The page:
He explained he’s just been trying to get his arms around it, but said it’s clear that it’s quite hard to do because there are so many companies (http://www.cogniteventures.com/the-cognitive-computing-startup-list/), and because there’s so much hype around it. “Everybody puts, ‘AI,’ or ‘machine learning,’ or some other phrase in their description of what they are doing even if they’re using it only in a small way. Part of the task is to sort through and figure out which are deeply exploiting it, and for whom it is a strategic element of their technology portfolio, or what they are doing is likely to have lots and lots of interactions. For example, people in robotics are likely to be big users of it so I’ve been pretty generous in including robotics-related companies in my list, whereas there are lots of people doing business intelligence, and predictive marketing, and customer relationship management, which may have some data mining piece to it but which I’m just a little bit less generous in assuming they are serious deep learning companies. I’ve applied this filter of which are likely to be the ones for whom deep learning, neural networks are really critical to their success.”
…and there are still 190 of these companies…
There’s no question that there is a flood of activity, and of course there will be some winners and some losers, Rowen continued. “Companies will evolve as they figure out what they are doing but the number of companies working on it, the number of people working on it, the rate of progress in terms of people coming up with genuinely clever ways to apply these learning based algorithms I think will be very substantial.”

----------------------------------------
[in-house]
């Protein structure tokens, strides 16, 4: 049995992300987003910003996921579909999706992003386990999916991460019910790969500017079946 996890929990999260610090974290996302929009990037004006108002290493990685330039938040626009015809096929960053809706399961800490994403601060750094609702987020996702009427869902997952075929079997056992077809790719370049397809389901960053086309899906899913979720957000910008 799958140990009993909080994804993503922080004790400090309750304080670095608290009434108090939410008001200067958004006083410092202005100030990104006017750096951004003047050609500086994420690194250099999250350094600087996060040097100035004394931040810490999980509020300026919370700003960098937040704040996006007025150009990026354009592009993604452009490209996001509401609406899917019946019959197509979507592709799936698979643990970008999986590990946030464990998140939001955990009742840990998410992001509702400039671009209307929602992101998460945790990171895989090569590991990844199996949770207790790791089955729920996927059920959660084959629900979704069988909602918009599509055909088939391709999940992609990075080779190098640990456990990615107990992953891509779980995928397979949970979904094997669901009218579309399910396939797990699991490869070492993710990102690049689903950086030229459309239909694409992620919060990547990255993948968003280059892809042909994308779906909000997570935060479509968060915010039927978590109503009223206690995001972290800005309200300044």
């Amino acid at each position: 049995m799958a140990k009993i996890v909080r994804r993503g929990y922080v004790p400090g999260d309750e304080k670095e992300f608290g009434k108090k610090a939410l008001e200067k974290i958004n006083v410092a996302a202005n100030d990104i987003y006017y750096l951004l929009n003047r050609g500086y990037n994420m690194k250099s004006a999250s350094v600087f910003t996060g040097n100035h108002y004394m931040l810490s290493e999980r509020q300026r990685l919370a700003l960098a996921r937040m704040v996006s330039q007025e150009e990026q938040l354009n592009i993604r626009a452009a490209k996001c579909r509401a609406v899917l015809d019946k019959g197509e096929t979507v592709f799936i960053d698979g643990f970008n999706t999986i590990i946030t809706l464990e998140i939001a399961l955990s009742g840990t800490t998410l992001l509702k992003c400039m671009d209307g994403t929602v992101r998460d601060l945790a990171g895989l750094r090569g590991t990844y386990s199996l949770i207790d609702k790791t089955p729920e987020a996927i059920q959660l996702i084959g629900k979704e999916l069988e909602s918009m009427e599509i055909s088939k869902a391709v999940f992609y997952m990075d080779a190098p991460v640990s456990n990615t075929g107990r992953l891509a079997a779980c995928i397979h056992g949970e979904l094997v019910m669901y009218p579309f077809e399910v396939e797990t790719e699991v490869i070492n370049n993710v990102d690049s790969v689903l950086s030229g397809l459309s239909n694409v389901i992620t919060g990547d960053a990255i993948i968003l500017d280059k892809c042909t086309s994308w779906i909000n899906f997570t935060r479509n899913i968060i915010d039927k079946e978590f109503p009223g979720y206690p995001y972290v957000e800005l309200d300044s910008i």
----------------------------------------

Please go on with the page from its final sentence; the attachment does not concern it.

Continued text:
Some of them are even moving along pretty well. “The lowest barrier to entry is probably people who are deploying a cloud-based service for some kind of recognition activity where you can go to one of these recognition-as-a-service sites, and they provide an API so that you can call the service from within your own application, and the service will return information on what’s in the picture, what’s the sentiment of the people in the images, what are some standard characteristics of obvious people or objects in these image streams. That’s something where the amount of effort to deploy one of these services is pretty moderate that people know how to take advantage of them, and where there’s kind of an existing pay-as-you-go business model that people are generally comfortable with thanks to Amazon web services, and the like. There, there’s a big variety of things, and people are doing it,” he observed.
There’s also a good bit of activity around things like monitoring and surveillance where someone can buy smarter and smarter cameras that provide additional information, Rowen reminded. “There’s a very rich set of things in terms of identifying patterns in documents or text where again, via services or installable applications, lots of specialization — ones for looking automatically at contracts or ones for looking at social media interactions or looking at datasheets and product specifications, or customer service dialogue. All these different specialized forms of text-based interaction where you can extract out information and compare it to standard patterns and use that as a mechanism within some larger application.”
Medical is another area of particular focus for deep learning development.